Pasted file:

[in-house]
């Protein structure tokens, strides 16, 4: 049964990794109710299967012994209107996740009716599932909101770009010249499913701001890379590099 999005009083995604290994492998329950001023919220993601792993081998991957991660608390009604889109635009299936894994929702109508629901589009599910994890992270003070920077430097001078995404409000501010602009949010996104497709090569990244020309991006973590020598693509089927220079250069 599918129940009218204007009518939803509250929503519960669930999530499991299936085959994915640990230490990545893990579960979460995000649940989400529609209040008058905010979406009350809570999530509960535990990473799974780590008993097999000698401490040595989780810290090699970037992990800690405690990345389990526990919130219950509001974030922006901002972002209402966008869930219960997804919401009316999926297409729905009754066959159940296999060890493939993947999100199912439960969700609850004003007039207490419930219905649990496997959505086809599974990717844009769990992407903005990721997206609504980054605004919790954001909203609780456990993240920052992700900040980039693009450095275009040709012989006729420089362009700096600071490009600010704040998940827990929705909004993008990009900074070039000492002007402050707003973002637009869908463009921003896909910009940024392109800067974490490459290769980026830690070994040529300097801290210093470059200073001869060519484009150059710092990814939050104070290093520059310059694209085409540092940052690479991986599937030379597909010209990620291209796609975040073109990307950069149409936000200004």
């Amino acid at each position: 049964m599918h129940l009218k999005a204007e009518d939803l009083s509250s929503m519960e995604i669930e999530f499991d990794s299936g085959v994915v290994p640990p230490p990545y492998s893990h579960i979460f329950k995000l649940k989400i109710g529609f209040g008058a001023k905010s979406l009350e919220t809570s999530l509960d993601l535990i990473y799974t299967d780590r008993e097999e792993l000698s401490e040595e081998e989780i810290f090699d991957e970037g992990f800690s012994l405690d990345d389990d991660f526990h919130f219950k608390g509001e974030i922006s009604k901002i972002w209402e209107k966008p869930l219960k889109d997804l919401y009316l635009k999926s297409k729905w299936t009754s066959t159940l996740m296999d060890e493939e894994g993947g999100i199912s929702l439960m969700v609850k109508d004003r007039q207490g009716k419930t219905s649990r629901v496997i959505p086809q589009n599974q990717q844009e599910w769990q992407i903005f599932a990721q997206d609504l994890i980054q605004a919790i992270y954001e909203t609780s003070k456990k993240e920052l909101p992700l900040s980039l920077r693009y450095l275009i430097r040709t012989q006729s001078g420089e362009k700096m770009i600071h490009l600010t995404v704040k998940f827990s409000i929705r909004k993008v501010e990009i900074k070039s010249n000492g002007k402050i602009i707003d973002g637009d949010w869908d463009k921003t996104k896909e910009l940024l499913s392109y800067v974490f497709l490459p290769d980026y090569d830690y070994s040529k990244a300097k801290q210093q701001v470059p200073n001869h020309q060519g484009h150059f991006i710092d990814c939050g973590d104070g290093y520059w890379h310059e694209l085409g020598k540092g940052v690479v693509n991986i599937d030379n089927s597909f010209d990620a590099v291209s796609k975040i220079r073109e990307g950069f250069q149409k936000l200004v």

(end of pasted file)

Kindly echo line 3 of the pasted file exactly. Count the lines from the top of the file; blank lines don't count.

């Amino acid at each position: 049964m599918h129940l009218k999005a204007e009518d939803l009083s509250s929503m519960e995604i669930e999530f499991d990794s299936g085959v994915v290994p640990p230490p990545y492998s893990h579960i979460f329950k995000l649940k989400i109710g529609f209040g008058a001023k905010s979406l009350e919220t809570s999530l509960d993601l535990i990473y799974t299967d780590r008993e097999e792993l000698s401490e040595e081998e989780i810290f090699d991957e970037g992990f800690s012994l405690d990345d389990d991660f526990h919130f219950k608390g509001e974030i922006s009604k901002i972002w209402e209107k966008p869930l219960k889109d997804l919401y009316l635009k999926s297409k729905w299936t009754s066959t159940l996740m296999d060890e493939e894994g993947g999100i199912s929702l439960m969700v609850k109508d004003r007039q207490g009716k419930t219905s649990r629901v496997i959505p086809q589009n599974q990717q844009e599910w769990q992407i903005f599932a990721q997206d609504l994890i980054q605004a919790i992270y954001e909203t609780s003070k456990k993240e920052l909101p992700l900040s980039l920077r693009y450095l275009i430097r040709t012989q006729s001078g420089e362009k700096m770009i600071h490009l600010t995404v704040k998940f827990s409000i929705r909004k993008v501010e990009i900074k070039s010249n000492g002007k402050i602009i707003d973002g637009d949010w869908d463009k921003t996104k896909e910009l940024l499913s392109y800067v974490f497709l490459p290769d980026y090569d830690y070994s040529k990244a300097k801290q210093q701001v470059p200073n001869h020309q060519g484009h150059f991006i710092d990814c939050g973590d104070g290093y520059w890379h310059e694209l085409g020598k540092g940052v690479v693509n991986i599937d030379n089927s597909f010209d990620a590099v291209s796609k975040i220079r073109e990307g950069f250069q149409k936000l200004v």